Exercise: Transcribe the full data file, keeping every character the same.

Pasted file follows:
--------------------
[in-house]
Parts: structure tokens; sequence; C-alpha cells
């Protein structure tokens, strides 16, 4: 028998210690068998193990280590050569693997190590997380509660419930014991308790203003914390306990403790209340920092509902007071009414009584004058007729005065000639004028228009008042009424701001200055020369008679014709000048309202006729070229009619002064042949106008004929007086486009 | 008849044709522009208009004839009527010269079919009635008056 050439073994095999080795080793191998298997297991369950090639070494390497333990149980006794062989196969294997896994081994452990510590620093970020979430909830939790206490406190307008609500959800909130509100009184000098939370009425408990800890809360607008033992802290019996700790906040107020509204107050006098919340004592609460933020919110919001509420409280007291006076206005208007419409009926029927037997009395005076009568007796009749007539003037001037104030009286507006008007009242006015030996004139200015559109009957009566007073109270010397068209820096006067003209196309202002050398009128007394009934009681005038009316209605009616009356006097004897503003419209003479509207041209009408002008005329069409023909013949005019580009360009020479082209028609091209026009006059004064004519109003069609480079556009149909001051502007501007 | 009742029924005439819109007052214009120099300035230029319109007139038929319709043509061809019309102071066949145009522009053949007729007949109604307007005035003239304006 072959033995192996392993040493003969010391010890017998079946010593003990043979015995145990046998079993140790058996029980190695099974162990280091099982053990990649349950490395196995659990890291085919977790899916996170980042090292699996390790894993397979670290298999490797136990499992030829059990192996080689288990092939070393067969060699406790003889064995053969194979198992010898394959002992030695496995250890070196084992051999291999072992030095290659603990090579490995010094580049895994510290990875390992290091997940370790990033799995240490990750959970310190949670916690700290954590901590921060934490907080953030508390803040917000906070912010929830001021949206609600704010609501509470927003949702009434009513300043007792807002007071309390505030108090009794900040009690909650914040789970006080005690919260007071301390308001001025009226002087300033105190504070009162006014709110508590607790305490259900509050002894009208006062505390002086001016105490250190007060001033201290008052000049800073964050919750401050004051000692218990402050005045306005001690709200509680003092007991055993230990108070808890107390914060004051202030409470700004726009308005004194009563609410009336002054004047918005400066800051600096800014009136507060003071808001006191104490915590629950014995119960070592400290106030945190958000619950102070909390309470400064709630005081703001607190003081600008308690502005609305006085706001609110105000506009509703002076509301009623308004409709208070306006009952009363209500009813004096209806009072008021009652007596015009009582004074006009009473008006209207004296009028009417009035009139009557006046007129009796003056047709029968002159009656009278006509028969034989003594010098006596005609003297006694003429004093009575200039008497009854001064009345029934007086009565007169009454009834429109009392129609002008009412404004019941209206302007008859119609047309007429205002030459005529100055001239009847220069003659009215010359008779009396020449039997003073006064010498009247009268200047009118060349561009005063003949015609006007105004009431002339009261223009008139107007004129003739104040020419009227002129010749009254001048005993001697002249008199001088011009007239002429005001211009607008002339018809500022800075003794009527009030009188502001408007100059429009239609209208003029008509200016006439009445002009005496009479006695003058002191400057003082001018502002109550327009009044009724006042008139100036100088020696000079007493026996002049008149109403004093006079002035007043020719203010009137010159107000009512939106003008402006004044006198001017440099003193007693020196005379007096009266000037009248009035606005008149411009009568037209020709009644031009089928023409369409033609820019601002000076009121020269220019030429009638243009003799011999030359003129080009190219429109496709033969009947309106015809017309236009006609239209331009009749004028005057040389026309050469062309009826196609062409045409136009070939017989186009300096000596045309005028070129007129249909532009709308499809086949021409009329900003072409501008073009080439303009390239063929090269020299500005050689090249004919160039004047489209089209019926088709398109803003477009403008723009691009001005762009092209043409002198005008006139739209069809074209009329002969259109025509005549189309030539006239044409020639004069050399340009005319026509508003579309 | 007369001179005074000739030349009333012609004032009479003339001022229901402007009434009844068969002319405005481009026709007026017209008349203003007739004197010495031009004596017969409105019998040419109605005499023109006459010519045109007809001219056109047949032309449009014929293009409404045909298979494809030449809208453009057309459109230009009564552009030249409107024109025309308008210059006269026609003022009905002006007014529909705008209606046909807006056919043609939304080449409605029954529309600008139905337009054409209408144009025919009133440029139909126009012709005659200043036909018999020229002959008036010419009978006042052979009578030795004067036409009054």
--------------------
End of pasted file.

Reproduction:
[in-house]
Parts: structure tokens; sequence; C-alpha cells
């Protein structure tokens, strides 16, 4: 028998210690068998193990280590050569693997190590997380509660419930014991308790203003914390306990403790209340920092509902007071009414009584004058007729005065000639004028228009008042009424701001200055020369008679014709000048309202006729070229009619002064042949106008004929007086486009 | 008849044709522009208009004839009527010269079919009635008056 050439073994095999080795080793191998298997297991369950090639070494390497333990149980006794062989196969294997896994081994452990510590620093970020979430909830939790206490406190307008609500959800909130509100009184000098939370009425408990800890809360607008033992802290019996700790906040107020509204107050006098919340004592609460933020919110919001509420409280007291006076206005208007419409009926029927037997009395005076009568007796009749007539003037001037104030009286507006008007009242006015030996004139200015559109009957009566007073109270010397068209820096006067003209196309202002050398009128007394009934009681005038009316209605009616009356006097004897503003419209003479509207041209009408002008005329069409023909013949005019580009360009020479082209028609091209026009006059004064004519109003069609480079556009149909001051502007501007 | 009742029924005439819109007052214009120099300035230029319109007139038929319709043509061809019309102071066949145009522009053949007729007949109604307007005035003239304006 072959033995192996392993040493003969010391010890017998079946010593003990043979015995145990046998079993140790058996029980190695099974162990280091099982053990990649349950490395196995659990890291085919977790899916996170980042090292699996390790894993397979670290298999490797136990499992030829059990192996080689288990092939070393067969060699406790003889064995053969194979198992010898394959002992030695496995250890070196084992051999291999072992030095290659603990090579490995010094580049895994510290990875390992290091997940370790990033799995240490990750959970310190949670916690700290954590901590921060934490907080953030508390803040917000906070912010929830001021949206609600704010609501509470927003949702009434009513300043007792807002007071309390505030108090009794900040009690909650914040789970006080005690919260007071301390308001001025009226002087300033105190504070009162006014709110508590607790305490259900509050002894009208006062505390002086001016105490250190007060001033201290008052000049800073964050919750401050004051000692218990402050005045306005001690709200509680003092007991055993230990108070808890107390914060004051202030409470700004726009308005004194009563609410009336002054004047918005400066800051600096800014009136507060003071808001006191104490915590629950014995119960070592400290106030945190958000619950102070909390309470400064709630005081703001607190003081600008308690502005609305006085706001609110105000506009509703002076509301009623308004409709208070306006009952009363209500009813004096209806009072008021009652007596015009009582004074006009009473008006209207004296009028009417009035009139009557006046007129009796003056047709029968002159009656009278006509028969034989003594010098006596005609003297006694003429004093009575200039008497009854001064009345029934007086009565007169009454009834429109009392129609002008009412404004019941209206302007008859119609047309007429205002030459005529100055001239009847220069003659009215010359008779009396020449039997003073006064010498009247009268200047009118060349561009005063003949015609006007105004009431002339009261223009008139107007004129003739104040020419009227002129010749009254001048005993001697002249008199001088011009007239002429005001211009607008002339018809500022800075003794009527009030009188502001408007100059429009239609209208003029008509200016006439009445002009005496009479006695003058002191400057003082001018502002109550327009009044009724006042008139100036100088020696000079007493026996002049008149109403004093006079002035007043020719203010009137010159107000009512939106003008402006004044006198001017440099003193007693020196005379007096009266000037009248009035606005008149411009009568037209020709009644031009089928023409369409033609820019601002000076009121020269220019030429009638243009003799011999030359003129080009190219429109496709033969009947309106015809017309236009006609239209331009009749004028005057040389026309050469062309009826196609062409045409136009070939017989186009300096000596045309005028070129007129249909532009709308499809086949021409009329900003072409501008073009080439303009390239063929090269020299500005050689090249004919160039004047489209089209019926088709398109803003477009403008723009691009001005762009092209043409002198005008006139739209069809074209009329002969259109025509005549189309030539006239044409020639004069050399340009005319026509508003579309 | 007369001179005074000739030349009333012609004032009479003339001022229901402007009434009844068969002319405005481009026709007026017209008349203003007739004197010495031009004596017969409105019998040419109605005499023109006459010519045109007809001219056109047949032309449009014929293009409404045909298979494809030449809208453009057309459109230009009564552009030249409107024109025309308008210059006269026609003022009905002006007014529909705008209606046909807006056919043609939304080449409605029954529309600008139905337009054409209408144009025919009133440029139909126009012709005659200043036909018999020229002959008036010419009978006042052979009578030795004067036409009054």